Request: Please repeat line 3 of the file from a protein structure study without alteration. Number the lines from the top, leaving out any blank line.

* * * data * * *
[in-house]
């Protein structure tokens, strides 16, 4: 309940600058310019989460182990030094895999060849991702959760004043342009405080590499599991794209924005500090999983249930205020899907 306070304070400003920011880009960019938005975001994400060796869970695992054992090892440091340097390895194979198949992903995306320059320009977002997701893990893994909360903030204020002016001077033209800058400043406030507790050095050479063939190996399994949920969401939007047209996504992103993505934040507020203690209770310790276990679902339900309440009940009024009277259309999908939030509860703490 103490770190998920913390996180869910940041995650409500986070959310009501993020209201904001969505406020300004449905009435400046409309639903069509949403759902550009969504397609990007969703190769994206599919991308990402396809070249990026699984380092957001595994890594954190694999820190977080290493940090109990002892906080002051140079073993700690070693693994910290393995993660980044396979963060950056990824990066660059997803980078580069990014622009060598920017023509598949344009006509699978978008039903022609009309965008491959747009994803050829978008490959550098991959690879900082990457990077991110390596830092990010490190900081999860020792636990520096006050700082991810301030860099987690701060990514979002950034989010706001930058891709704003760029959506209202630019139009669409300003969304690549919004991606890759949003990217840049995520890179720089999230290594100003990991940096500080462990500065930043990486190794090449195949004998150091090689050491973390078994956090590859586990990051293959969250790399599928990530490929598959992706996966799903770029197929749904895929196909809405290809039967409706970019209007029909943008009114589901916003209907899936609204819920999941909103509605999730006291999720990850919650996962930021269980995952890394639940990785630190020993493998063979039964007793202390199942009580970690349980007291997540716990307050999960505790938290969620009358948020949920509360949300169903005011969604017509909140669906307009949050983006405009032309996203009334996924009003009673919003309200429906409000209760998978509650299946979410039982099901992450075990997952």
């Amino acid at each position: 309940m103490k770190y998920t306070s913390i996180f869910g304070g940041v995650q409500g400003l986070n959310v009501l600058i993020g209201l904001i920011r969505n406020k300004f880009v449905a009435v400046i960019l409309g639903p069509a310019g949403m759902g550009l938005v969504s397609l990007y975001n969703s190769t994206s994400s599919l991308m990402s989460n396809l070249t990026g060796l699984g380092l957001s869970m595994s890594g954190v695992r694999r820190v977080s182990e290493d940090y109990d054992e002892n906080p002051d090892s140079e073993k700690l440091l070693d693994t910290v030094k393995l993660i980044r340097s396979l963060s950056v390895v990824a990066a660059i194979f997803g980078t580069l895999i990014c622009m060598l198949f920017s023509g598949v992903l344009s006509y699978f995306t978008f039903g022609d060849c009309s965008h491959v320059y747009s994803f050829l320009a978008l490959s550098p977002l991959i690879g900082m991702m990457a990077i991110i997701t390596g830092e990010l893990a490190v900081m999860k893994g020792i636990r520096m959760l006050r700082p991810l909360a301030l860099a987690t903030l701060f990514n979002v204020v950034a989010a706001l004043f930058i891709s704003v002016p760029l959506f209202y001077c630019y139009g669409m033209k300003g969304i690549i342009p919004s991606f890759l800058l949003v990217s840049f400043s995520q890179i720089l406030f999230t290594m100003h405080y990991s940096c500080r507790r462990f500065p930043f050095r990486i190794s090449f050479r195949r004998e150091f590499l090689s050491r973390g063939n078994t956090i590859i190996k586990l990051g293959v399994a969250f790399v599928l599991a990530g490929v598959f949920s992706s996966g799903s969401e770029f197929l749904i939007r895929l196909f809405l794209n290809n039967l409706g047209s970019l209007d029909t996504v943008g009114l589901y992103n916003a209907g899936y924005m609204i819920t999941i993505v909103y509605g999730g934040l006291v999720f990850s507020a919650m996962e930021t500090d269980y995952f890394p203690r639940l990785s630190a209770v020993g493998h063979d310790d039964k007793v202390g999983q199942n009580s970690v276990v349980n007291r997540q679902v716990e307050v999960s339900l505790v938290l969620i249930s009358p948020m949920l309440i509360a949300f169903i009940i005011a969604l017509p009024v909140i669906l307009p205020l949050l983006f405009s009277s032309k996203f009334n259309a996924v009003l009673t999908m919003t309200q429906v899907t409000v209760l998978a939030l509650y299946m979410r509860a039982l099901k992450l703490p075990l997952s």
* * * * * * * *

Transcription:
């Amino acid at each position: 309940m103490k770190y998920t306070s913390i996180f869910g304070g940041v995650q409500g400003l986070n959310v009501l600058i993020g209201l904001i920011r969505n406020k300004f880009v449905a009435v400046i960019l409309g639903p069509a310019g949403m759902g550009l938005v969504s397609l990007y975001n969703s190769t994206s994400s599919l991308m990402s989460n396809l070249t990026g060796l699984g380092l957001s869970m595994s890594g954190v695992r694999r820190v977080s182990e290493d940090y109990d054992e002892n906080p002051d090892s140079e073993k700690l440091l070693d693994t910290v030094k393995l993660i980044r340097s396979l963060s950056v390895v990824a990066a660059i194979f997803g980078t580069l895999i990014c622009m060598l198949f920017s023509g598949v992903l344009s006509y699978f995306t978008f039903g022609d060849c009309s965008h491959v320059y747009s994803f050829l320009a978008l490959s550098p977002l991959i690879g900082m991702m990457a990077i991110i997701t390596g830092e990010l893990a490190v900081m999860k893994g020792i636990r520096m959760l006050r700082p991810l909360a301030l860099a987690t903030l701060f990514n979002v204020v950034a989010a706001l004043f930058i891709s704003v002016p760029l959506f209202y001077c630019y139009g669409m033209k300003g969304i690549i342009p919004s991606f890759l800058l949003v990217s840049f400043s995520q890179i720089l406030f999230t290594m100003h405080y990991s940096c500080r507790r462990f500065p930043f050095r990486i190794s090449f050479r195949r004998e150091f590499l090689s050491r973390g063939n078994t956090i590859i190996k586990l990051g293959v399994a969250f790399v599928l599991a990530g490929v598959f949920s992706s996966g799903s969401e770029f197929l749904i939007r895929l196909f809405l794209n290809n039967l409706g047209s970019l209007d029909t996504v943008g009114l589901y992103n916003a209907g899936y924005m609204i819920t999941i993505v909103y509605g999730g934040l006291v999720f990850s507020a919650m996962e930021t500090d269980y995952f890394p203690r639940l990785s630190a209770v020993g493998h063979d310790d039964k007793v202390g999983q199942n009580s970690v276990v349980n007291r997540q679902v716990e307050v999960s339900l505790v938290l969620i249930s009358p948020m949920l309440i509360a949300f169903i009940i005011a969604l017509p009024v909140i669906l307009p205020l949050l983006f405009s009277s032309k996203f009334n259309a996924v009003l009673t999908m919003t309200q429906v899907t409000v209760l998978a939030l509650y299946m979410r509860a039982l099901k992450l703490p075990l997952s």